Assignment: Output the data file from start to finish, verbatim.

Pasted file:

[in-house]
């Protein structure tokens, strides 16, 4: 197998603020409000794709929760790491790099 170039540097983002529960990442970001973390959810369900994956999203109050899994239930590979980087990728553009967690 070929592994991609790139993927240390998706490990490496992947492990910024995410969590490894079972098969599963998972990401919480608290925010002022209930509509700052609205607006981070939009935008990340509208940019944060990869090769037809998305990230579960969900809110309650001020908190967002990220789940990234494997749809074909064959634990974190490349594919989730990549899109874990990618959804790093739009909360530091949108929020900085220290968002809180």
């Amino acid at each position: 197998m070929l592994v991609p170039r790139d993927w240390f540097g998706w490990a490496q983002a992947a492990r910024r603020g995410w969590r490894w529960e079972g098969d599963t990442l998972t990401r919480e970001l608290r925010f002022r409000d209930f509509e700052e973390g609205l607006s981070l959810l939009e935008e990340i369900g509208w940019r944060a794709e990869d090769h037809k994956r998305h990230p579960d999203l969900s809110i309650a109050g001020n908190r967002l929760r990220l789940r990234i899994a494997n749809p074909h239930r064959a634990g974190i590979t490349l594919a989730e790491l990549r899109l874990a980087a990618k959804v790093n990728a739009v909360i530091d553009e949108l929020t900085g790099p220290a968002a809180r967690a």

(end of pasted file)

[in-house]
């Protein structure tokens, strides 16, 4: 197998603020409000794709929760790491790099 170039540097983002529960990442970001973390959810369900994956999203109050899994239930590979980087990728553009967690 070929592994991609790139993927240390998706490990490496992947492990910024995410969590490894079972098969599963998972990401919480608290925010002022209930509509700052609205607006981070939009935008990340509208940019944060990869090769037809998305990230579960969900809110309650001020908190967002990220789940990234494997749809074909064959634990974190490349594919989730990549899109874990990618959804790093739009909360530091949108929020900085220290968002809180």
């Amino acid at each position: 197998m070929l592994v991609p170039r790139d993927w240390f540097g998706w490990a490496q983002a992947a492990r910024r603020g995410w969590r490894w529960e079972g098969d599963t990442l998972t990401r919480e970001l608290r925010f002022r409000d209930f509509e700052e973390g609205l607006s981070l959810l939009e935008e990340i369900g509208w940019r944060a794709e990869d090769h037809k994956r998305h990230p579960d999203l969900s809110i309650a109050g001020n908190r967002l929760r990220l789940r990234i899994a494997n749809p074909h239930r064959a634990g974190i590979t490349l594919a989730e790491l990549r899109l874990a980087a990618k959804v790093n990728a739009v909360i530091d553009e949108l929020t900085g790099p220290a968002a809180r967690a």